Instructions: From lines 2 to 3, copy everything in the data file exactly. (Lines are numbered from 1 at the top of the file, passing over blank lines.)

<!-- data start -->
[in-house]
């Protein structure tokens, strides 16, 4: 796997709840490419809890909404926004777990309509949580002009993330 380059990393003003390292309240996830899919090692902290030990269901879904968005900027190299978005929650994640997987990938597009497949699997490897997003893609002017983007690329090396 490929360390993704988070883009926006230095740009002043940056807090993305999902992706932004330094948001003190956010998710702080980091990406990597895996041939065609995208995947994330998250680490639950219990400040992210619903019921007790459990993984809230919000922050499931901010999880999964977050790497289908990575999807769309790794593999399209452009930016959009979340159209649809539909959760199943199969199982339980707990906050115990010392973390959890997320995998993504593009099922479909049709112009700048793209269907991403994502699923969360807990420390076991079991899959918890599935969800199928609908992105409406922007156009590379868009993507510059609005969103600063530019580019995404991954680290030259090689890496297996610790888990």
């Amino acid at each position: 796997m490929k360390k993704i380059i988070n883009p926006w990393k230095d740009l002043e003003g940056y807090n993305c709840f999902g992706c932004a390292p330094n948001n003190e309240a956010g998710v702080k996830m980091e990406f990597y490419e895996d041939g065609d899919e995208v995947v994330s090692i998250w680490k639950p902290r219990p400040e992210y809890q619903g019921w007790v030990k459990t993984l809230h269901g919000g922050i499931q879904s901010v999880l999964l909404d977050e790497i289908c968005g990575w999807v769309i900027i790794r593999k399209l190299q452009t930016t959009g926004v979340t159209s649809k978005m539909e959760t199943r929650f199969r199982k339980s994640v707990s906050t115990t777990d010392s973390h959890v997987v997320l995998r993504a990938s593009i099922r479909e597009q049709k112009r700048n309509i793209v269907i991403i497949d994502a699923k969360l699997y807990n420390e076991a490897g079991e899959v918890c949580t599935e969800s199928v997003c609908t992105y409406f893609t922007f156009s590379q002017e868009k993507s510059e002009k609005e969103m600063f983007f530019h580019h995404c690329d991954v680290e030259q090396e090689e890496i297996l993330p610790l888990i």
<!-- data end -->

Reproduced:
């Protein structure tokens, strides 16, 4: 796997709840490419809890909404926004777990309509949580002009993330 380059990393003003390292309240996830899919090692902290030990269901879904968005900027190299978005929650994640997987990938597009497949699997490897997003893609002017983007690329090396 490929360390993704988070883009926006230095740009002043940056807090993305999902992706932004330094948001003190956010998710702080980091990406990597895996041939065609995208995947994330998250680490639950219990400040992210619903019921007790459990993984809230919000922050499931901010999880999964977050790497289908990575999807769309790794593999399209452009930016959009979340159209649809539909959760199943199969199982339980707990906050115990010392973390959890997320995998993504593009099922479909049709112009700048793209269907991403994502699923969360807990420390076991079991899959918890599935969800199928609908992105409406922007156009590379868009993507510059609005969103600063530019580019995404991954680290030259090689890496297996610790888990």
């Amino acid at each position: 796997m490929k360390k993704i380059i988070n883009p926006w990393k230095d740009l002043e003003g940056y807090n993305c709840f999902g992706c932004a390292p330094n948001n003190e309240a956010g998710v702080k996830m980091e990406f990597y490419e895996d041939g065609d899919e995208v995947v994330s090692i998250w680490k639950p902290r219990p400040e992210y809890q619903g019921w007790v030990k459990t993984l809230h269901g919000g922050i499931q879904s901010v999880l999964l909404d977050e790497i289908c968005g990575w999807v769309i900027i790794r593999k399209l190299q452009t930016t959009g926004v979340t159209s649809k978005m539909e959760t199943r929650f199969r199982k339980s994640v707990s906050t115990t777990d010392s973390h959890v997987v997320l995998r993504a990938s593009i099922r479909e597009q049709k112009r700048n309509i793209v269907i991403i497949d994502a699923k969360l699997y807990n420390e076991a490897g079991e899959v918890c949580t599935e969800s199928v997003c609908t992105y409406f893609t922007f156009s590379q002017e868009k993507s510059e002009k609005e969103m600063f983007f530019h580019h995404c690329d991954v680290e030259q090396e090689e890496i297996l993330p610790l888990i």